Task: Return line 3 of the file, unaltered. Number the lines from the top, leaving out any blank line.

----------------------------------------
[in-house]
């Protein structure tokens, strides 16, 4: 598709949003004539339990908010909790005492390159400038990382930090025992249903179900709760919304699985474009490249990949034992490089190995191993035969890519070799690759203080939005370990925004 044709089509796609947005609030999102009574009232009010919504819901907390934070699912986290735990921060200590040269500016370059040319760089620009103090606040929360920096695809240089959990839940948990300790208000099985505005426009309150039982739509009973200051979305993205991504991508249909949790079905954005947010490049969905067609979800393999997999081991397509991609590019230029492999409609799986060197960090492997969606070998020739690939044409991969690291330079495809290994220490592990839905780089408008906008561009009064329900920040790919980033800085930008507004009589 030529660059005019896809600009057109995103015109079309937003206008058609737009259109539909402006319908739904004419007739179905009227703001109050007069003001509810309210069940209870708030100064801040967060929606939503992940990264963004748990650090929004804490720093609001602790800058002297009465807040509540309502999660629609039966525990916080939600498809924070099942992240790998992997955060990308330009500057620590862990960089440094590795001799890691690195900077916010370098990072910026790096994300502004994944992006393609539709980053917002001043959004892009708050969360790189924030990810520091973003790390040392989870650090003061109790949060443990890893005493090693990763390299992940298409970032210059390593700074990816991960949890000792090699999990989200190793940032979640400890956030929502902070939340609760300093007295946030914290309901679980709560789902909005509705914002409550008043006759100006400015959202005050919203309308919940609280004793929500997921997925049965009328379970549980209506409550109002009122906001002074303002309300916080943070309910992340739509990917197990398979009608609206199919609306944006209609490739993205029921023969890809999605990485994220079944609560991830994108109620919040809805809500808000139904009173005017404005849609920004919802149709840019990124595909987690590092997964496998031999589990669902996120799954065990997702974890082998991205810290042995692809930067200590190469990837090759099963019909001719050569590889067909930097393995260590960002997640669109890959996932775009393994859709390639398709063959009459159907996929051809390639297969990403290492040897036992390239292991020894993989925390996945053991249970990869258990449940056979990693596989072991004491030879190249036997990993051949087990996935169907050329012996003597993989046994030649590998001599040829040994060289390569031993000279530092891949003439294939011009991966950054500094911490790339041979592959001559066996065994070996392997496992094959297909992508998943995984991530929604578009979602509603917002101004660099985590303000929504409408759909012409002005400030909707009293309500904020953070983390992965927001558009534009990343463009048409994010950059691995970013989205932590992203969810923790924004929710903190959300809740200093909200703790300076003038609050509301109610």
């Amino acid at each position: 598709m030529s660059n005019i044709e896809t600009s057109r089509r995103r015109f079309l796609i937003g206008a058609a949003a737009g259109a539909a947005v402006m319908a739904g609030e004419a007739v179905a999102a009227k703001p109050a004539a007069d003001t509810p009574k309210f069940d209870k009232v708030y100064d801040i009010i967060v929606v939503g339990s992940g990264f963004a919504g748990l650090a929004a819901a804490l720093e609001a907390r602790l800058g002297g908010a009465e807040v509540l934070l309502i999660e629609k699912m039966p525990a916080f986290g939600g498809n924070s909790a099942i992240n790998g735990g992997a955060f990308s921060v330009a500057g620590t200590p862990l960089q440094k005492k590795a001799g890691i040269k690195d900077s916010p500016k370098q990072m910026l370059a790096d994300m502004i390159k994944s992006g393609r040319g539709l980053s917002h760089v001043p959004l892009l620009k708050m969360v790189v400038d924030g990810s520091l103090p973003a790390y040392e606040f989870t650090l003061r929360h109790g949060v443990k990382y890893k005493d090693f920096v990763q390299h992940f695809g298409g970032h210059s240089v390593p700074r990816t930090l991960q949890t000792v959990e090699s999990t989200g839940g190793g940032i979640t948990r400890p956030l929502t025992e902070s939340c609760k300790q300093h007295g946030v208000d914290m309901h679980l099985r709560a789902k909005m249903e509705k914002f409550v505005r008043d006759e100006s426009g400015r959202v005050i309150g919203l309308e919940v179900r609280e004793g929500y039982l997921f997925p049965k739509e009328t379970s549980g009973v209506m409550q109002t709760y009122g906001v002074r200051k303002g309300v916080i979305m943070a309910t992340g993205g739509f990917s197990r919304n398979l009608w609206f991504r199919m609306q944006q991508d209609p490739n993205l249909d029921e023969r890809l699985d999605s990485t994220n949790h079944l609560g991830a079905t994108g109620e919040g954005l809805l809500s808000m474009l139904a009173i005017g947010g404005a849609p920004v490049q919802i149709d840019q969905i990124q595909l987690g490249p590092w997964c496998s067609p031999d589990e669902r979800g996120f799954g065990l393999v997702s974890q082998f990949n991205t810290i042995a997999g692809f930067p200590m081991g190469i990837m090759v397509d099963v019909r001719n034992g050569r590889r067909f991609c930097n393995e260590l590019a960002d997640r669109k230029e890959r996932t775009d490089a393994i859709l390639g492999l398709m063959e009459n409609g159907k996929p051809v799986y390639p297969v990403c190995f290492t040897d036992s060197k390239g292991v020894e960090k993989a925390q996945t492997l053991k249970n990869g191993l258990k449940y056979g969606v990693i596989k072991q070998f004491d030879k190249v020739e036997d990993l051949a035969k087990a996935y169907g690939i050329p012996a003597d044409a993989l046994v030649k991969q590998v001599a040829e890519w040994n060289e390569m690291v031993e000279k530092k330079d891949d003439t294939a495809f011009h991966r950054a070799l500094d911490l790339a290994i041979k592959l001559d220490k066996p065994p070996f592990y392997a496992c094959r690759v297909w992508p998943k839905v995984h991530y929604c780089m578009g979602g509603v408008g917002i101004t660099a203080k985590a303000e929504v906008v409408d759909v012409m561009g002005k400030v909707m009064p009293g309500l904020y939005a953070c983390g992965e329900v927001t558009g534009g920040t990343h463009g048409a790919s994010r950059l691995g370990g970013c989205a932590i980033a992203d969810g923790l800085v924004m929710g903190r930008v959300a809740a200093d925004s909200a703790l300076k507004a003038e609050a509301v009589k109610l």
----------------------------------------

């Amino acid at each position: 598709m030529s660059n005019i044709e896809t600009s057109r089509r995103r015109f079309l796609i937003g206008a058609a949003a737009g259109a539909a947005v402006m319908a739904g609030e004419a007739v179905a999102a009227k703001p109050a004539a007069d003001t509810p009574k309210f069940d209870k009232v708030y100064d801040i009010i967060v929606v939503g339990s992940g990264f963004a919504g748990l650090a929004a819901a804490l720093e609001a907390r602790l800058g002297g908010a009465e807040v509540l934070l309502i999660e629609k699912m039966p525990a916080f986290g939600g498809n924070s909790a099942i992240n790998g735990g992997a955060f990308s921060v330009a500057g620590t200590p862990l960089q440094k005492k590795a001799g890691i040269k690195d900077s916010p500016k370098q990072m910026l370059a790096d994300m502004i390159k994944s992006g393609r040319g539709l980053s917002h760089v001043p959004l892009l620009k708050m969360v790189v400038d924030g990810s520091l103090p973003a790390y040392e606040f989870t650090l003061r929360h109790g949060v443990k990382y890893k005493d090693f920096v990763q390299h992940f695809g298409g970032h210059s240089v390593p700074r990816t930090l991960q949890t000792v959990e090699s999990t989200g839940g190793g940032i979640t948990r400890p956030l929502t025992e902070s939340c609760k300790q300093h007295g946030v208000d914290m309901h679980l099985r709560a789902k909005m249903e509705k914002f409550v505005r008043d006759e100006s426009g400015r959202v005050i309150g919203l309308e919940v179900r609280e004793g929500y039982l997921f997925p049965k739509e009328t379970s549980g009973v209506m409550q109002t709760y009122g906001v002074r200051k303002g309300v916080i979305m943070a309910t992340g993205g739509f990917s197990r919304n398979l009608w609206f991504r199919m609306q944006q991508d209609p490739n993205l249909d029921e023969r890809l699985d999605s990485t994220n949790h079944l609560g991830a079905t994108g109620e919040g954005l809805l809500s808000m474009l139904a009173i005017g947010g404005a849609p920004v490049q919802i149709d840019q969905i990124q595909l987690g490249p590092w997964c496998s067609p031999d589990e669902r979800g996120f799954g065990l393999v997702s974890q082998f990949n991205t810290i042995a997999g692809f930067p200590m081991g190469i990837m090759v397509d099963v019909r001719n034992g050569r590889r067909f991609c930097n393995e260590l590019a960002d997640r669109k230029e890959r996932t775009d490089a393994i859709l390639g492999l398709m063959e009459n409609g159907k996929p051809v799986y390639p297969v990403c190995f290492t040897d036992s060197k390239g292991v020894e960090k993989a925390q996945t492997l053991k249970n990869g191993l258990k449940y056979g969606v990693i596989k072991q070998f004491d030879k190249v020739e036997d990993l051949a035969k087990a996935y169907g690939i050329p012996a003597d044409a993989l046994v030649k991969q590998v001599a040829e890519w040994n060289e390569m690291v031993e000279k530092k330079d891949d003439t294939a495809f011009h991966r950054a070799l500094d911490l790339a290994i041979k592959l001559d220490k066996p065994p070996f592990y392997a496992c094959r690759v297909w992508p998943k839905v995984h991530y929604c780089m578009g979602g509603v408008g917002i101004t660099a203080k985590a303000e929504v906008v409408d759909v012409m561009g002005k400030v909707m009064p009293g309500l904020y939005a953070c983390g992965e329900v927001t558009g534009g920040t990343h463009g048409a790919s994010r950059l691995g370990g970013c989205a932590i980033a992203d969810g923790l800085v924004m929710g903190r930008v959300a809740a200093d925004s909200a703790l300076k507004a003038e609050a509301v009589k109610l």